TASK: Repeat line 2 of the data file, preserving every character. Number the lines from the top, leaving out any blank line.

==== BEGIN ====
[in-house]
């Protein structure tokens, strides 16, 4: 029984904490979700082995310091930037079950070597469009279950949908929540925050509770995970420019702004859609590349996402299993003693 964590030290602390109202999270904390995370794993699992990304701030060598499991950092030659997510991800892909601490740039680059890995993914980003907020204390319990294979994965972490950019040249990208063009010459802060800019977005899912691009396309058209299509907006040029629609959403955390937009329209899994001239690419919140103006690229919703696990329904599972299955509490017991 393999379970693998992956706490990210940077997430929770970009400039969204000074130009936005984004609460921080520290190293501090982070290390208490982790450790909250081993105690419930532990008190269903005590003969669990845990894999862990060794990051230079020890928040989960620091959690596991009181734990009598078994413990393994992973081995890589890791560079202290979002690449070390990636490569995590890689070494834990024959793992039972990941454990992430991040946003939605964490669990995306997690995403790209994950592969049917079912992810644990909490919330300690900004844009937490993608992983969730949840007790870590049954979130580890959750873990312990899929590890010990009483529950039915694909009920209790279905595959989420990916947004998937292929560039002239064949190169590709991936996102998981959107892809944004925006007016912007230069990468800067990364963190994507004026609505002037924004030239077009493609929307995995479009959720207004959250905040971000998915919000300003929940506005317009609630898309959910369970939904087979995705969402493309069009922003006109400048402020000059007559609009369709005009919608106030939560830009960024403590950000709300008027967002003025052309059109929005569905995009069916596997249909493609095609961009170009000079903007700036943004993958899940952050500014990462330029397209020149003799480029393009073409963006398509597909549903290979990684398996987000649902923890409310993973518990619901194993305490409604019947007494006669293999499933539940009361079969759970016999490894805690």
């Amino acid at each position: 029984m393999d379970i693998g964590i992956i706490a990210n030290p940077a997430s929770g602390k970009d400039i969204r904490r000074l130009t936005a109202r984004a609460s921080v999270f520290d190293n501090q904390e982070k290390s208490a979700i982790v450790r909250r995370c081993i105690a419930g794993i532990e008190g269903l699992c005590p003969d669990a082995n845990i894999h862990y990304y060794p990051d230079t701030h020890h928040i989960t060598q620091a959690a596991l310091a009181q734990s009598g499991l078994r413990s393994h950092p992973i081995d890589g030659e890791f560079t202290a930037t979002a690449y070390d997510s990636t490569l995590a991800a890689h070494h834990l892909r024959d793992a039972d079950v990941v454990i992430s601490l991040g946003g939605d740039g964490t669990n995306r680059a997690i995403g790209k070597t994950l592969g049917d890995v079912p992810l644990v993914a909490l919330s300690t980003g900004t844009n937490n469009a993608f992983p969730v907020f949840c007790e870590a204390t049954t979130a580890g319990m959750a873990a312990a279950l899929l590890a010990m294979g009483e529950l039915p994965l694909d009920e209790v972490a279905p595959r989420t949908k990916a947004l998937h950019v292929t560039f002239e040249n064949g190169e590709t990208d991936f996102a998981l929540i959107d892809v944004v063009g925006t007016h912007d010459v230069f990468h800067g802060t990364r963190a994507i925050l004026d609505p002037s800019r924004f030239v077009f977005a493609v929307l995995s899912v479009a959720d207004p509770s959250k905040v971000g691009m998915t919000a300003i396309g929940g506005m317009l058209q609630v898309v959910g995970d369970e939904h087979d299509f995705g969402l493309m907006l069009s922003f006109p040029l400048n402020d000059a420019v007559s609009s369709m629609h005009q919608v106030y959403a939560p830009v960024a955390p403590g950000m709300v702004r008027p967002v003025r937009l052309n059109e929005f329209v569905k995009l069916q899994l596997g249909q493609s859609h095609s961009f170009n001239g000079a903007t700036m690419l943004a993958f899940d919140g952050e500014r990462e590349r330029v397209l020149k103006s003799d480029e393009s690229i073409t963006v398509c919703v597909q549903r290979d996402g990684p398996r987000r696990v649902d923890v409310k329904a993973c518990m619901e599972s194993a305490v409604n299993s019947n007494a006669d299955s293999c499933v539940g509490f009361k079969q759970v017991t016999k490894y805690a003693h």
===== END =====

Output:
């Protein structure tokens, strides 16, 4: 029984904490979700082995310091930037079950070597469009279950949908929540925050509770995970420019702004859609590349996402299993003693 964590030290602390109202999270904390995370794993699992990304701030060598499991950092030659997510991800892909601490740039680059890995993914980003907020204390319990294979994965972490950019040249990208063009010459802060800019977005899912691009396309058209299509907006040029629609959403955390937009329209899994001239690419919140103006690229919703696990329904599972299955509490017991 393999379970693998992956706490990210940077997430929770970009400039969204000074130009936005984004609460921080520290190293501090982070290390208490982790450790909250081993105690419930532990008190269903005590003969669990845990894999862990060794990051230079020890928040989960620091959690596991009181734990009598078994413990393994992973081995890589890791560079202290979002690449070390990636490569995590890689070494834990024959793992039972990941454990992430991040946003939605964490669990995306997690995403790209994950592969049917079912992810644990909490919330300690900004844009937490993608992983969730949840007790870590049954979130580890959750873990312990899929590890010990009483529950039915694909009920209790279905595959989420990916947004998937292929560039002239064949190169590709991936996102998981959107892809944004925006007016912007230069990468800067990364963190994507004026609505002037924004030239077009493609929307995995479009959720207004959250905040971000998915919000300003929940506005317009609630898309959910369970939904087979995705969402493309069009922003006109400048402020000059007559609009369709005009919608106030939560830009960024403590950000709300008027967002003025052309059109929005569905995009069916596997249909493609095609961009170009000079903007700036943004993958899940952050500014990462330029397209020149003799480029393009073409963006398509597909549903290979990684398996987000649902923890409310993973518990619901194993305490409604019947007494006669293999499933539940009361079969759970016999490894805690």